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Fund Spy

The Meltdowns You Might Have Missed

While U.S. banks hogged the spotlight, high-flying foreign funds crashed.

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The U.S. financial meltdown is dominating the news--and with good reason: The events of the past few weeks have been truly jarring. Everyone from small investors to experienced investment bankers is waking up each day wondering what unexpected and unpleasant headlines are awaiting them that morning.

We've provided extensive analysis of the crisis from multiple angles. But just as the constant coverage of a major hurricane on cable TV can crowd out other worthwhile stories, the attention paid to the ever-evolving U.S. financial meltdown has pushed other investment news to the side. We thought mutual fund investors might want to know what else has been going on.

Not that the news is happy. It turns out there are mutual fund meltdowns taking place right now that would be receiving far more notice if not for the monumental events at center stage. Most notable are the stunning declines in funds devoted to India, China, and Russia--funds that were all the rage not that long ago.

Reversals of Fortune
Prior to late 2007, emerging markets had been hot for years, even when compared with the rallies taking place in the United States and Western Europe. After posting a stunning 55% return in 2003, Morningstar's diversified emerging-markets category continued to handily beat nearly all of the U.S. and foreign Morningstar Style Box categories every year through 2007. And the most specialized funds--those that targeted either China, India, or Russia--were the superstars in the field. (Brazil, which some trend-chasing investment firms grouped with the first three as the "BRIC" club, won't feature here because unlike the others, it doesn't have an open-end mutual fund devoted solely to its market, though an ETF does exist.) Eaton Vance Greater India (ETGIX) gained 114% in 2003, 45% in 2005, and 55% in 2007--with hefty gains in between as well. The typical China fund roughly tripled in value between late 2005 and late 2007. ING Russia (LETRX) gained more than 65% in three separate calendar years between 2003 and 2007.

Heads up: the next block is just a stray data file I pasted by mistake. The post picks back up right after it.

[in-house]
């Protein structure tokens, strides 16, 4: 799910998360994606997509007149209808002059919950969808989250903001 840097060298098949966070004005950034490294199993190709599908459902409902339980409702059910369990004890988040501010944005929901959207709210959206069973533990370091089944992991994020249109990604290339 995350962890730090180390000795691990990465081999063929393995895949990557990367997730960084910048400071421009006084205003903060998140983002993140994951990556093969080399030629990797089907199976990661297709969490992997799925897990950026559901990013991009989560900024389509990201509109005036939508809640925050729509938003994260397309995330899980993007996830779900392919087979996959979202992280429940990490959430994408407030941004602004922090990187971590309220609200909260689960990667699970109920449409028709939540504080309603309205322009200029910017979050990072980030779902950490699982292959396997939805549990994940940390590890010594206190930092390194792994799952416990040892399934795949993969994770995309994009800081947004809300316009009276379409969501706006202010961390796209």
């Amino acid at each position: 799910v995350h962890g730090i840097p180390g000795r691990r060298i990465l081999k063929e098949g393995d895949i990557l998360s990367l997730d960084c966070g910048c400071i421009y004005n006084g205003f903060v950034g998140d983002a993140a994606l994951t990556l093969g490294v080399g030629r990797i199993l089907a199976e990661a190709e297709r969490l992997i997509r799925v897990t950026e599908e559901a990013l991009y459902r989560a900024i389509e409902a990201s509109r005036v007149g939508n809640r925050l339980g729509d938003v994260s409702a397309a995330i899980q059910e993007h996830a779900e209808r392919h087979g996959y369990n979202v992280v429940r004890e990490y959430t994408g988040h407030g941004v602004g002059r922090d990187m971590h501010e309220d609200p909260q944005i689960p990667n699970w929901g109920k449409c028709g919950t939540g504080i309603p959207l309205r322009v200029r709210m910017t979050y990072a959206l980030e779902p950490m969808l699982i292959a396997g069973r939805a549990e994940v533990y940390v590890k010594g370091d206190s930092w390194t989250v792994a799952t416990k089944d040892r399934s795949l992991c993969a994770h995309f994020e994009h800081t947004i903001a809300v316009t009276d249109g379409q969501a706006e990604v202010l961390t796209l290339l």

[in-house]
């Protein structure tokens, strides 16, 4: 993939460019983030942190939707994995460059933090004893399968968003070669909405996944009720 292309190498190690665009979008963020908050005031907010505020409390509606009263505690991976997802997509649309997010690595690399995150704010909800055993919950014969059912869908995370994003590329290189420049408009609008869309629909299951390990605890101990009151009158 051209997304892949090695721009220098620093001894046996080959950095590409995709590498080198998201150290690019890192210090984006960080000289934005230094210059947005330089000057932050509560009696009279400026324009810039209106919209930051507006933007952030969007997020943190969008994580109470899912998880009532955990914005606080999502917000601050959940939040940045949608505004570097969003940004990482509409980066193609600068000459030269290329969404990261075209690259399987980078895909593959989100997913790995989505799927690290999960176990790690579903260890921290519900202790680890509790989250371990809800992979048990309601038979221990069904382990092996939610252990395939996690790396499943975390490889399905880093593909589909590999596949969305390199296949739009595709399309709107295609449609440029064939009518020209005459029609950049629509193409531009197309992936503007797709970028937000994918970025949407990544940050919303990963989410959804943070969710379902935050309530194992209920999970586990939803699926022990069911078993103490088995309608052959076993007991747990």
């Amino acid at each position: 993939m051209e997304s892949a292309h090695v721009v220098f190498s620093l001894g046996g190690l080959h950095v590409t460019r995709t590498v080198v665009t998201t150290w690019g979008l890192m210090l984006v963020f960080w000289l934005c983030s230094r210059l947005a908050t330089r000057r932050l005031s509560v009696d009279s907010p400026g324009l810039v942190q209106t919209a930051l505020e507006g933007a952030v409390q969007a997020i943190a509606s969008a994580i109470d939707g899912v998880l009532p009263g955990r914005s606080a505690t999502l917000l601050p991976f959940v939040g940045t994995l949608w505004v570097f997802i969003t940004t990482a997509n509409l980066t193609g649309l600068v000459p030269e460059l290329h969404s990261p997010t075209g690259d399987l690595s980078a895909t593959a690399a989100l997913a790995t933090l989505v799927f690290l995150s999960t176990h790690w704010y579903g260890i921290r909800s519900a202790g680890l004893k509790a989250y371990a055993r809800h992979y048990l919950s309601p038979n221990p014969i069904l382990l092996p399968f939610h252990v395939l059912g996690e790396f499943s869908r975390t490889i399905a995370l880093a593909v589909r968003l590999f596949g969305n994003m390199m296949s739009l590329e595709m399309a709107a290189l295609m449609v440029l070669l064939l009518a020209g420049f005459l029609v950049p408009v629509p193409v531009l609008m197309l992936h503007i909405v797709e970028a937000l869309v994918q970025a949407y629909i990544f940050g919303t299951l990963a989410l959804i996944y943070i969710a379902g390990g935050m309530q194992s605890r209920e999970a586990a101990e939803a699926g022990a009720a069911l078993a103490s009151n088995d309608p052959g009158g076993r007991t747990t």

Now the story is decidedly less pleasing. This year the markets in all three countries have plummeted. They haven't performed in lockstep, though, and have been affected by different factors. China's plunge started at the end of October last year and had much to do with concerns about specific government policies and about the outlook for some of the market's bigger companies. India held up until the beginning of 2008, and its decline owes partly to rising interest rates in that country. (The steep valuations in both markets also helped accelerate the declines once conditions worsened.) Russia, meanwhile, stayed strong much longer; only in late May of this year did it start to fall in earnest, when the decline in oil prices started taking its toll on that energy-heavy market. Then two other critical factors--renewed government interference in shareholder rights and the Russian war with Georgia--sent foreign investors scurrying and the Russian market into free fall.

The results are stark. Through September 25, the dedicated China and India funds have typically lost between 40% and 50% this year. The smaller number of Russia funds have losses of just under 40%.

The Same Old Story?
Of course, the idea that single-country funds targeting an emerging market might suffer huge losses is nothing new. It never hurts, though, to remind people of that fact. We know from experience that when the times are good--and they were very good for very long in these markets--many investors either persuade themselves the markets can rise forever ("it's different this time") or forget just how deep the reversals can be.

We're not saying you must stay away from such funds. In fact, long-time owners of these funds (the relatively few such funds that have decently long histories) still have hefty gains even after this crash. However, most people will not tolerate such painful losses well--and won't be getting in at the beginning, or even the middle, of the boom. If you're still convinced you want to own a single-country emerging-market fund, tread lightly.

Fund firms also should think twice before offering such funds. In this area we can see once again the fund industry's unfortunate habit of jumping on a hot trend and coming out with new funds to capitalize on it. While some of the funds that focus on these countries have been around since the 1990s, a substantial percentage came out between 2005 and mid-2008. Also unsurprisingly, the expense ratios on these funds tends to be high.

When many funds suddenly appear targeting a fairly narrow area that's in the midst of a stunning rally, your level of skepticism should be high. Sure, the story might be persuasive. But whether that makes owning a specific fund the right choice for you is an entirely different matter.

Gregg Wolper does not own (actual or beneficial) shares in any of the securities mentioned above. Find out about Morningstar’s editorial policies.